Overview - $6.7 Trillion in sovereign bonds were trading with negative yields as of February 2016 according to the data in the March 2016 “BIS Quarterly Review.”
My View - In February 2016, Yellen mentioned that the option of negative interest rates was open, but unlikely. In my view, the world is moving towards negative interest rates and if global economic activity remains sluggish, it would not be surprising if the fed moves in the same direction.
Central Bank Deposit Rates - The Swiss National Bank, ECB and Bank of Japan already have negative deposit rates of 0.75%, 0.3% and 0.1% respectively.
Growth In Negative Bond Yield – Government bonds with negative yields has surged from zero in January 2014 to $6.7 trillion as of February 2016.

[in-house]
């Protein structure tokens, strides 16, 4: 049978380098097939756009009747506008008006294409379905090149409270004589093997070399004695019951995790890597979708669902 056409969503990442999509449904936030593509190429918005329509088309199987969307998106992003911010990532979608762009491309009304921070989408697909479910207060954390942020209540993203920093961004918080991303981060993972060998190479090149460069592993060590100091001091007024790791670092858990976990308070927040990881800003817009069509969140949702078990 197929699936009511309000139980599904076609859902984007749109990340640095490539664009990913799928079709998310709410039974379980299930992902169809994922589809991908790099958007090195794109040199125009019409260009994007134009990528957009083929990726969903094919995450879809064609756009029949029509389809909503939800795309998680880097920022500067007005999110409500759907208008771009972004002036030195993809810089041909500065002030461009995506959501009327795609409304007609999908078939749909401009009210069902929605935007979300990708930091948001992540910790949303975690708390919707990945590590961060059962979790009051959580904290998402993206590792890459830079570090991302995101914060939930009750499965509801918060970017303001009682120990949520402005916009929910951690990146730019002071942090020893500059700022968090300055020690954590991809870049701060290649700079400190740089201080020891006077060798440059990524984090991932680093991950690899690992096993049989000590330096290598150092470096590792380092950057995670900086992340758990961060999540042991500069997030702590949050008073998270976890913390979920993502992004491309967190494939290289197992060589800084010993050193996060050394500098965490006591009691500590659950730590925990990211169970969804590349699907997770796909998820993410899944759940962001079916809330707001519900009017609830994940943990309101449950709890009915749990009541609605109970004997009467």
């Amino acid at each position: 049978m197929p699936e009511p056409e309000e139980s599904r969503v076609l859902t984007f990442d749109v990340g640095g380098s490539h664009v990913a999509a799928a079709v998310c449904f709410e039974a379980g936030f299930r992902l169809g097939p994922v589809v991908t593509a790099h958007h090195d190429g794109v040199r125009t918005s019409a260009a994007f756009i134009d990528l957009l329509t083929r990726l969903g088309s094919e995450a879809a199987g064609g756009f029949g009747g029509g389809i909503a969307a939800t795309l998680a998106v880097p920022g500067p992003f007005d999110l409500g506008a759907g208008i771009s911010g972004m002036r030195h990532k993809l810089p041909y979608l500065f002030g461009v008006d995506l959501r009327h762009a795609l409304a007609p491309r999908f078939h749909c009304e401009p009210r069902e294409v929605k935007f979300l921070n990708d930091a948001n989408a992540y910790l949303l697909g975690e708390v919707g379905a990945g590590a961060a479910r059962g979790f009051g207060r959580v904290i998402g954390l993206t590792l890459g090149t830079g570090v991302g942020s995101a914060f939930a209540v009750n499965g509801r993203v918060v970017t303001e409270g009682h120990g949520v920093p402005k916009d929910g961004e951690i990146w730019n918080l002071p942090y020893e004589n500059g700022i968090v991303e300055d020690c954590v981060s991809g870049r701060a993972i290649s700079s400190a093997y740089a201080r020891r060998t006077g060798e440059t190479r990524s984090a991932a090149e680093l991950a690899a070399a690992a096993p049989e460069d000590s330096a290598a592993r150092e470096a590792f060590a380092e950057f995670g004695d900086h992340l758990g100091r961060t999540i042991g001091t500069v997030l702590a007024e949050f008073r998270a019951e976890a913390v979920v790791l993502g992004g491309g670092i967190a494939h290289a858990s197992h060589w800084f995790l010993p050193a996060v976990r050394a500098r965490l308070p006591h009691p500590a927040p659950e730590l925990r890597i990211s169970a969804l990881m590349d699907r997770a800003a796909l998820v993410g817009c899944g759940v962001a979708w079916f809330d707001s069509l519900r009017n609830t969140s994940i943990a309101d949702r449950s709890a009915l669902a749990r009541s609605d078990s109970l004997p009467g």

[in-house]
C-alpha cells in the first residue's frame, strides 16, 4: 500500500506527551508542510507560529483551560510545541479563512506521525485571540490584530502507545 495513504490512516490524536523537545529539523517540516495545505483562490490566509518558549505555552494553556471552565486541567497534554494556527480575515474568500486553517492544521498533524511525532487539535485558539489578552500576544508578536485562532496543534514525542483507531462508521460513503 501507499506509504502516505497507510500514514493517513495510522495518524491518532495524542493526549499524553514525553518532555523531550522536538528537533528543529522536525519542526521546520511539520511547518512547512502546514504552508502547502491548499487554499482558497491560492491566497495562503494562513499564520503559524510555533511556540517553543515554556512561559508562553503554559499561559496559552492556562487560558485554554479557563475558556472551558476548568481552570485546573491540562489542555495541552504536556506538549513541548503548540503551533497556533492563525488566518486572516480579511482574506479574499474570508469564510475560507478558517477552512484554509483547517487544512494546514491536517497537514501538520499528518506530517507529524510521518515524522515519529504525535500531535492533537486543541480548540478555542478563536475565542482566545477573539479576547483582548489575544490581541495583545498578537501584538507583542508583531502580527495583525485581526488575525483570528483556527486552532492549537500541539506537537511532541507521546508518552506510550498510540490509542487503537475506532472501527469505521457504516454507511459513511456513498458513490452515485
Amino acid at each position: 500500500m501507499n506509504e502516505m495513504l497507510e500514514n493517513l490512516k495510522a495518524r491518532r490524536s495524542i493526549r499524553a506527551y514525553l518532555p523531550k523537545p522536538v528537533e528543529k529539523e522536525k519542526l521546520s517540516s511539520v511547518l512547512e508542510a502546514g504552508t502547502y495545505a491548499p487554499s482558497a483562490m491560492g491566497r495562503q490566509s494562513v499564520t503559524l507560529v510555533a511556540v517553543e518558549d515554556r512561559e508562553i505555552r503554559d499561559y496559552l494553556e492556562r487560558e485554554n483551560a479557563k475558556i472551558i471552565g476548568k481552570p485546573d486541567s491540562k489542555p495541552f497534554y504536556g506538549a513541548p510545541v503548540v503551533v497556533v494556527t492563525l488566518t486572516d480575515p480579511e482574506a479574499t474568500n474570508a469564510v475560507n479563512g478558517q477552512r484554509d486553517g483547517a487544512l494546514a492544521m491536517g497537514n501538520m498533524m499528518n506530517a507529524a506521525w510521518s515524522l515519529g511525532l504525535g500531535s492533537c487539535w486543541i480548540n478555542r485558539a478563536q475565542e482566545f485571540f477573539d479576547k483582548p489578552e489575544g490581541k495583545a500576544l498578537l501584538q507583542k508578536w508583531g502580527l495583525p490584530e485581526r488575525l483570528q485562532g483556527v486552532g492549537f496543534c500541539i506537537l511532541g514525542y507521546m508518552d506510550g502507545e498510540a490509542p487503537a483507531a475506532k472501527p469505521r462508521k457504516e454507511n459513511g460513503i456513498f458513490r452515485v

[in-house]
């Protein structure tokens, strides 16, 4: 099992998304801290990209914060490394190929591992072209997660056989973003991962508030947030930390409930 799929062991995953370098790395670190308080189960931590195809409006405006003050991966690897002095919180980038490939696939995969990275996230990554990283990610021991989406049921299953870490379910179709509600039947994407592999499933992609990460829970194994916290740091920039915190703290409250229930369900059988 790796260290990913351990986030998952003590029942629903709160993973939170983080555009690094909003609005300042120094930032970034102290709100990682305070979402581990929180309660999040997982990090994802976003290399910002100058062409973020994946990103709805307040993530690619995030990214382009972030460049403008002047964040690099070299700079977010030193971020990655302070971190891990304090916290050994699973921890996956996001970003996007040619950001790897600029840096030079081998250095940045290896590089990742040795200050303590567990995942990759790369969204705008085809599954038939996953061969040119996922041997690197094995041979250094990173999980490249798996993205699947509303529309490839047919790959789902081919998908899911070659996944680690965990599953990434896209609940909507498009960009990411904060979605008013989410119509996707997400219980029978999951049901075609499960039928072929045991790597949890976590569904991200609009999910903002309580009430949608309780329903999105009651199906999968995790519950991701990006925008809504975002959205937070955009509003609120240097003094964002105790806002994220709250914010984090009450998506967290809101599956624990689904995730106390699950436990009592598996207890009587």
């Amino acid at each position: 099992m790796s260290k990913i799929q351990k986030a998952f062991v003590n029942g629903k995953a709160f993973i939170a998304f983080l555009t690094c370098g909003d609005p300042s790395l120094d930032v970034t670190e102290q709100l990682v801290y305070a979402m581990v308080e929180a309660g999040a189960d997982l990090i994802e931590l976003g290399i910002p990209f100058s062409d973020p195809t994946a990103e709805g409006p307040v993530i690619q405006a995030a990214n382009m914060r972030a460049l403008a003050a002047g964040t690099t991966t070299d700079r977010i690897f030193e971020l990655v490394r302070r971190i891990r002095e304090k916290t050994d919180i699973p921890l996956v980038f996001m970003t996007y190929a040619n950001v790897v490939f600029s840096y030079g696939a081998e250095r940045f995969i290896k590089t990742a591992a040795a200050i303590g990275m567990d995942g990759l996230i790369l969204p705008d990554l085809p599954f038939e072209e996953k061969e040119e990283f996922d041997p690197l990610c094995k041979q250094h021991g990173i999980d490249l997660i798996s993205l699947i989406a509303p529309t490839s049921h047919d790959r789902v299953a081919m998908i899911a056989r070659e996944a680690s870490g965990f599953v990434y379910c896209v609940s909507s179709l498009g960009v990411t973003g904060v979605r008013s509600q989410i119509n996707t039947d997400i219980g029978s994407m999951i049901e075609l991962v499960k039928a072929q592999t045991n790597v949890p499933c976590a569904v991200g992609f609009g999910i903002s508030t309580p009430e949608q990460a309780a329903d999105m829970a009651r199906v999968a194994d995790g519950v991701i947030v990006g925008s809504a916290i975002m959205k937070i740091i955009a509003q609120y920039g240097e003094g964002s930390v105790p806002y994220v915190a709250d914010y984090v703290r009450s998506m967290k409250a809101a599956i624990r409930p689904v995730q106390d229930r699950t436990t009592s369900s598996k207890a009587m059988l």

Implications – As central banks move towards negative rates, I expect increasing shift away from bonds towards risky asset classes so that returns can comfortably beat inflation. There is likely to be increased volatility across asset classes as money flows from one asset to another in search of higher returns.